"One of the most singular characters of the hyposulphites, is the property their solutions possess of dissolving muriate of silver and retaining it in considerable quantity in permanent solution" — Sir John Frederick William Herschel, "On the Hyposulphurous Acid and its Compounds." The Edinburgh Philosophical Journal, Vol. 1 (8 Jan. 1819): 8-29. p. 11

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  6. #16
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    Michel;

    Over the range of 20C to 38.8C, I have found about a 10R variation max. It may differ for others, but that is using Supra Endura and RA-RT developer replenisher. I have found that I can run more prints per hour in a tray than a drum considering drying time for the drum between runs. The only way to beat my tray output with a drum is to have about 6 drums or so to save on drying time.

    I hope that my disagreement with you based on practical experience is of some use to help change your mind a bit.

    pe

  7. #17

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    I'll add this suggestion: Do a color ringaround. That is, print part of the image multiple times on a single sheet of paper, varying the cyan, magenta, and yellow filtration up and down for each print. If your color is way off, make each of the adjustments huge (say, 20 units). If the color is close, make each adjustment smaller (say, 5 units). This will help you zero in on the correct color settings. There are special easels made just for this purpose, but you can use any easel you like in conjunction with some appropriate masking materials -- sheets of thick paper with sections cut out or what have you.

  8. #18

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    srs5694 suggestion is spot on. Also, get a gray card and take one shot of it on each film type you are using. If you are taking both indoor and outdoor pictures, take one gray card shot outdoors and one indoors. When you are just beginning, balancing color of a gray card shot is enormously easier than of some random photo. After you get filtration for the gray card, you can just keep it for the rest of the roll if the light was similar.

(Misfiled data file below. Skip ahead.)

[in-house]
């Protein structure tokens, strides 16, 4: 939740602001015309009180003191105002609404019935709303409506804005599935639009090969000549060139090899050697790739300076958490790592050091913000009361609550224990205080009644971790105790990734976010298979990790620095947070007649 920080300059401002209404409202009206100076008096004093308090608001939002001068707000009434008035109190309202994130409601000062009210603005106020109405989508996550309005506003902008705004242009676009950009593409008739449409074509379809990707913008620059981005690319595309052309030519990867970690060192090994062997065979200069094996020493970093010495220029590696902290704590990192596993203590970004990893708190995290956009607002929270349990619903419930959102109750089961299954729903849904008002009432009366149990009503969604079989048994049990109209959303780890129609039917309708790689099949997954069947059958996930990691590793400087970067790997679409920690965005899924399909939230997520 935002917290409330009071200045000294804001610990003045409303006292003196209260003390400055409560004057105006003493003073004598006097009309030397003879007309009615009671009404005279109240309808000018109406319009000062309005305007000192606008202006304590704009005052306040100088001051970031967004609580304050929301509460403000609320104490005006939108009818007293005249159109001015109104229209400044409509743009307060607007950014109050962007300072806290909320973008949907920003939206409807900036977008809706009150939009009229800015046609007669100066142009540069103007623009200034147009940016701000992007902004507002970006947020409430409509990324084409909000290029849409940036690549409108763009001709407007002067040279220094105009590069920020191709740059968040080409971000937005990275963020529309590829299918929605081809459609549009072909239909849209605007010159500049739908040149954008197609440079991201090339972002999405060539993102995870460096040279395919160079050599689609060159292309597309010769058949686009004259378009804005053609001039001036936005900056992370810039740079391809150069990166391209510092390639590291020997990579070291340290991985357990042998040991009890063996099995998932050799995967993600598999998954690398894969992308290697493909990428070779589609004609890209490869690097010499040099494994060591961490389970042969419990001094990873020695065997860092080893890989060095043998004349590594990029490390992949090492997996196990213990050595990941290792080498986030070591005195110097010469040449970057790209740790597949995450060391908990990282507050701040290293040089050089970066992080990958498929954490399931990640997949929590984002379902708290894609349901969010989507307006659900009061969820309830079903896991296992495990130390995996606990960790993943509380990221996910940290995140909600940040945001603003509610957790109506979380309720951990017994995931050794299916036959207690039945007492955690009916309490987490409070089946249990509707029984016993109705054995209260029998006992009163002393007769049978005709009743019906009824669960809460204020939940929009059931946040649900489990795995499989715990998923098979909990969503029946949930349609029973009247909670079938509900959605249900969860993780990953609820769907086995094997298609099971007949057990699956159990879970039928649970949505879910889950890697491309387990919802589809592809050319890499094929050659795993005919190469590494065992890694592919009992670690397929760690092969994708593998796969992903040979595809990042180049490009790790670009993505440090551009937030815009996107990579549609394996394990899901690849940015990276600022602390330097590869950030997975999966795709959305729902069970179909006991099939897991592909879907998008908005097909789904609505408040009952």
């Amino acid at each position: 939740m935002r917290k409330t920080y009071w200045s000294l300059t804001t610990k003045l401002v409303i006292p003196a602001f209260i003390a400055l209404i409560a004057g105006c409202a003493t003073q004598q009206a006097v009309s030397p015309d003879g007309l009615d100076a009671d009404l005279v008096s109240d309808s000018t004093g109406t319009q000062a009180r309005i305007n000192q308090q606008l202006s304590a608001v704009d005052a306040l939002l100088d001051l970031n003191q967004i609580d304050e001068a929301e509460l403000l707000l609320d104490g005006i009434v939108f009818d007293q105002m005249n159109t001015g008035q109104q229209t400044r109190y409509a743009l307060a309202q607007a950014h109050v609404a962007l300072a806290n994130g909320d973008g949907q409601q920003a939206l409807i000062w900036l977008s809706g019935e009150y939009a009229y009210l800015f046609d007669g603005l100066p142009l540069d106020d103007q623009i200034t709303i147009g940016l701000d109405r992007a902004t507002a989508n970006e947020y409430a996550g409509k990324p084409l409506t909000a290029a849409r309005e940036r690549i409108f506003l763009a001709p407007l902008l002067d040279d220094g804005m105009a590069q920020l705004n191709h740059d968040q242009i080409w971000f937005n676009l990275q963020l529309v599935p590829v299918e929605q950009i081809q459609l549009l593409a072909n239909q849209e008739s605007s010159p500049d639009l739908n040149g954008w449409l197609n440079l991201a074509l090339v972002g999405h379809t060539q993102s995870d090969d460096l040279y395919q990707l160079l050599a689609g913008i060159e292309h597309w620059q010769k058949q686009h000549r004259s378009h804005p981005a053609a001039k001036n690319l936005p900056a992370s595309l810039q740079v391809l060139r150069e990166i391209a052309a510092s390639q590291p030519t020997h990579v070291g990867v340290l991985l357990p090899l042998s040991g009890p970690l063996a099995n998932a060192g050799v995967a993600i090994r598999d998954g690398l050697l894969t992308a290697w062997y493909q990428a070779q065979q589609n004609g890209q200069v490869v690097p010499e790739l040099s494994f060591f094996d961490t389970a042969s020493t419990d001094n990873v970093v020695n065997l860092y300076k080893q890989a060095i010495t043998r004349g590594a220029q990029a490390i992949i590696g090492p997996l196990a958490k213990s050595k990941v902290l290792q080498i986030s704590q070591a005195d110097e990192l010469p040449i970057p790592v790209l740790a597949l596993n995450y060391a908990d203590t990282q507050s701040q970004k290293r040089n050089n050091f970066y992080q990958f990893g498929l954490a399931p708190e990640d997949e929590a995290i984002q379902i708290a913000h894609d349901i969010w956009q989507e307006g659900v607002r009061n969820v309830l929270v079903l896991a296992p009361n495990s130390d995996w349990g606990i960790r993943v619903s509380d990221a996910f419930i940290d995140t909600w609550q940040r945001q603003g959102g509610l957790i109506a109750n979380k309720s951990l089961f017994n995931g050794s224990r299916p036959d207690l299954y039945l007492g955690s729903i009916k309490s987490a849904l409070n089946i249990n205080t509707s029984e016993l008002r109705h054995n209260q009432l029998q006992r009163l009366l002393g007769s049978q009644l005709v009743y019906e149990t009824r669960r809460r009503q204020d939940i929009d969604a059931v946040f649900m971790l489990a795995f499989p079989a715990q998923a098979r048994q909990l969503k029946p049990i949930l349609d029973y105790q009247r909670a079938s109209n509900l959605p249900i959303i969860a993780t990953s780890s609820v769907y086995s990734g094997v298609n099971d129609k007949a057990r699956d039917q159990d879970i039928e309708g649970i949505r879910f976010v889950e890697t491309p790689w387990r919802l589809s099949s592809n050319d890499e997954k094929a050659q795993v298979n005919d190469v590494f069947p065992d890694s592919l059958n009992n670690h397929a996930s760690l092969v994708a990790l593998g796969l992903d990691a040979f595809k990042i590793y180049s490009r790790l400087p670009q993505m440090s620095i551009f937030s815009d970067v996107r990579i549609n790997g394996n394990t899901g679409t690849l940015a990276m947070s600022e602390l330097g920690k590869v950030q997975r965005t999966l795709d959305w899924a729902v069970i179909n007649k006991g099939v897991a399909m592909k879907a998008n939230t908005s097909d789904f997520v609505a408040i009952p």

I used both Arista and Kodak's chemistry. Both produced good results for me, at least initially. I have no experience of how long the prints will last. All my bets are on the Kodak though ;-)

  9. #19
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    Quote Originally Posted by Photo Engineer View Post
    Michel;

    Over the range of 20C to 38.8C, I have found about a 10R variation max. It may differ for others, but that is using Supra Endura and RA-RT developer replenisher. I have found that I can run more prints per hour in a tray than a drum considering drying time for the drum between runs. The only way to beat my tray output with a drum is to have about 6 drums or so to save on drying time.

    I hope that my disagreement with you based on practical experience is of some use to help change your mind a bit.

    pe
    Well, I've used drums because the space I had was not well setup enough to use trays in total darkness. As for filter pack/temp variations, all I'm suggesting is trying to stick to a constant temperature to minimize variations. Sometimes a variation of 2CC can make a visible difference.
    Using film since before it was hip.


    "One of the most singular characters of the hyposulphites, is the property their solutions possess of dissolving muriate of silver and retaining it in considerable quantity in permanent solution" — Sir John Frederick William Herschel, "On the Hyposulphurous Acid and its Compounds." The Edinburgh Philosophical Journal, Vol. 1 (8 Jan. 1819): 8-29. p. 11

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  10. #20

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    I looked at both your example print and your negative scan of the same image and neither of them looked right to me; in fact, I'd almost go as far to say that I preferred the look of your print over the negative scan, but both of them looked wrong to me in terms of color balance. This, of course, could be my monitor...

    I think that you should start with an easier negative to print. Interior lighting is more difficult to print than exterior lighting and takes more experience. Also, it is imperative that you have a decent viewing area to judge color balance. I print color in a rental darkroom and even though all of the viewing areas there are good, each one has a slightly different color balance. It takes some practice to become accomplished at color printing and don't be discouraged by your first results.

    Tim